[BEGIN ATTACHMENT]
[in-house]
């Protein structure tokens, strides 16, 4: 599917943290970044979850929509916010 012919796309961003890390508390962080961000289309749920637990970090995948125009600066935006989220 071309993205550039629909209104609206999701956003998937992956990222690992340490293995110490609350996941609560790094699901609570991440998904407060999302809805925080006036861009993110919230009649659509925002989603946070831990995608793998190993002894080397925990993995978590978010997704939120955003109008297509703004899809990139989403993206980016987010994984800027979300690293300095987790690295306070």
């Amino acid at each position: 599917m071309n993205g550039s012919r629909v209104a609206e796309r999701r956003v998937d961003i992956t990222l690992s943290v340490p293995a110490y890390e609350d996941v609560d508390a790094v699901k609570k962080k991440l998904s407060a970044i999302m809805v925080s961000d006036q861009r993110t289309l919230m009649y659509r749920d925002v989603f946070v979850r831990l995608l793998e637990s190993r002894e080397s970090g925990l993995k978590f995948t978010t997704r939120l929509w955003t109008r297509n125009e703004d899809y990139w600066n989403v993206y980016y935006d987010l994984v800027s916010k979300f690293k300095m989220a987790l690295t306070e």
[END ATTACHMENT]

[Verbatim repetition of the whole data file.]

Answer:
[in-house]
């Protein structure tokens, strides 16, 4: 599917943290970044979850929509916010 012919796309961003890390508390962080961000289309749920637990970090995948125009600066935006989220 071309993205550039629909209104609206999701956003998937992956990222690992340490293995110490609350996941609560790094699901609570991440998904407060999302809805925080006036861009993110919230009649659509925002989603946070831990995608793998190993002894080397925990993995978590978010997704939120955003109008297509703004899809990139989403993206980016987010994984800027979300690293300095987790690295306070």
């Amino acid at each position: 599917m071309n993205g550039s012919r629909v209104a609206e796309r999701r956003v998937d961003i992956t990222l690992s943290v340490p293995a110490y890390e609350d996941v609560d508390a790094v699901k609570k962080k991440l998904s407060a970044i999302m809805v925080s961000d006036q861009r993110t289309l919230m009649y659509r749920d925002v989603f946070v979850r831990l995608l793998e637990s190993r002894e080397s970090g925990l993995k978590f995948t978010t997704r939120l929509w955003t109008r297509n125009e703004d899809y990139w600066n989403v993206y980016y935006d987010l994984v800027s916010k979300f690293k300095m989220a987790l690295t306070e």